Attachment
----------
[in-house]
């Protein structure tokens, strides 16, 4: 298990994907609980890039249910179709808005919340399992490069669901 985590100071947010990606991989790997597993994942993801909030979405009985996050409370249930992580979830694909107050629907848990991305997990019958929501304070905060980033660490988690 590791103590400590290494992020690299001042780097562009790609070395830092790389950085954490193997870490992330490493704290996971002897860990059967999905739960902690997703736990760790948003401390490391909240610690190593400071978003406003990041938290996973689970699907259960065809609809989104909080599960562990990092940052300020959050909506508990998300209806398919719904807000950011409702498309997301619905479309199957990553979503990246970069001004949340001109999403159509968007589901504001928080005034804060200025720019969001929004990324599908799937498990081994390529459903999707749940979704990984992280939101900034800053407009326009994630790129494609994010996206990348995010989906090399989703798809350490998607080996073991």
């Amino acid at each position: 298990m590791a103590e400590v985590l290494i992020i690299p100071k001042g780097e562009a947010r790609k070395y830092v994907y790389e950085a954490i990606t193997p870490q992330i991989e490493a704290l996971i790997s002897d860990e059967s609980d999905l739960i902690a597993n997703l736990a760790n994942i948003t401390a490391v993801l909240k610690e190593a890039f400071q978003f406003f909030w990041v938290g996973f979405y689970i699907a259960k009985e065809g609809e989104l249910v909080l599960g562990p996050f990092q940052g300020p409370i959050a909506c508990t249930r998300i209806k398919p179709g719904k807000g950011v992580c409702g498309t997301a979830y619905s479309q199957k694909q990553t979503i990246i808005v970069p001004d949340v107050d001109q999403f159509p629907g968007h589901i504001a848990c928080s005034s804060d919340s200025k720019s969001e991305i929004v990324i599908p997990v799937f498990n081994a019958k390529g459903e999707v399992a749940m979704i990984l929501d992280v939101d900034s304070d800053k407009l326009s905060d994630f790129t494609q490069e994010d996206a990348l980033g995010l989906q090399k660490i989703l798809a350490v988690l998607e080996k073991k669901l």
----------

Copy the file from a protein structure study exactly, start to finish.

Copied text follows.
[in-house]
């Protein structure tokens, strides 16, 4: 298990994907609980890039249910179709808005919340399992490069669901 985590100071947010990606991989790997597993994942993801909030979405009985996050409370249930992580979830694909107050629907848990991305997990019958929501304070905060980033660490988690 590791103590400590290494992020690299001042780097562009790609070395830092790389950085954490193997870490992330490493704290996971002897860990059967999905739960902690997703736990760790948003401390490391909240610690190593400071978003406003990041938290996973689970699907259960065809609809989104909080599960562990990092940052300020959050909506508990998300209806398919719904807000950011409702498309997301619905479309199957990553979503990246970069001004949340001109999403159509968007589901504001928080005034804060200025720019969001929004990324599908799937498990081994390529459903999707749940979704990984992280939101900034800053407009326009994630790129494609994010996206990348995010989906090399989703798809350490998607080996073991």
């Amino acid at each position: 298990m590791a103590e400590v985590l290494i992020i690299p100071k001042g780097e562009a947010r790609k070395y830092v994907y790389e950085a954490i990606t193997p870490q992330i991989e490493a704290l996971i790997s002897d860990e059967s609980d999905l739960i902690a597993n997703l736990a760790n994942i948003t401390a490391v993801l909240k610690e190593a890039f400071q978003f406003f909030w990041v938290g996973f979405y689970i699907a259960k009985e065809g609809e989104l249910v909080l599960g562990p996050f990092q940052g300020p409370i959050a909506c508990t249930r998300i209806k398919p179709g719904k807000g950011v992580c409702g498309t997301a979830y619905s479309q199957k694909q990553t979503i990246i808005v970069p001004d949340v107050d001109q999403f159509p629907g968007h589901i504001a848990c928080s005034s804060d919340s200025k720019s969001e991305i929004v990324i599908p997990v799937f498990n081994a019958k390529g459903e999707v399992a749940m979704i990984l929501d992280v939101d900034s304070d800053k407009l326009s905060d994630f790129t494609q490069e994010d996206a990348l980033g995010l989906q090399k660490i989703l798809a350490v988690l998607e080996k073991k669901l």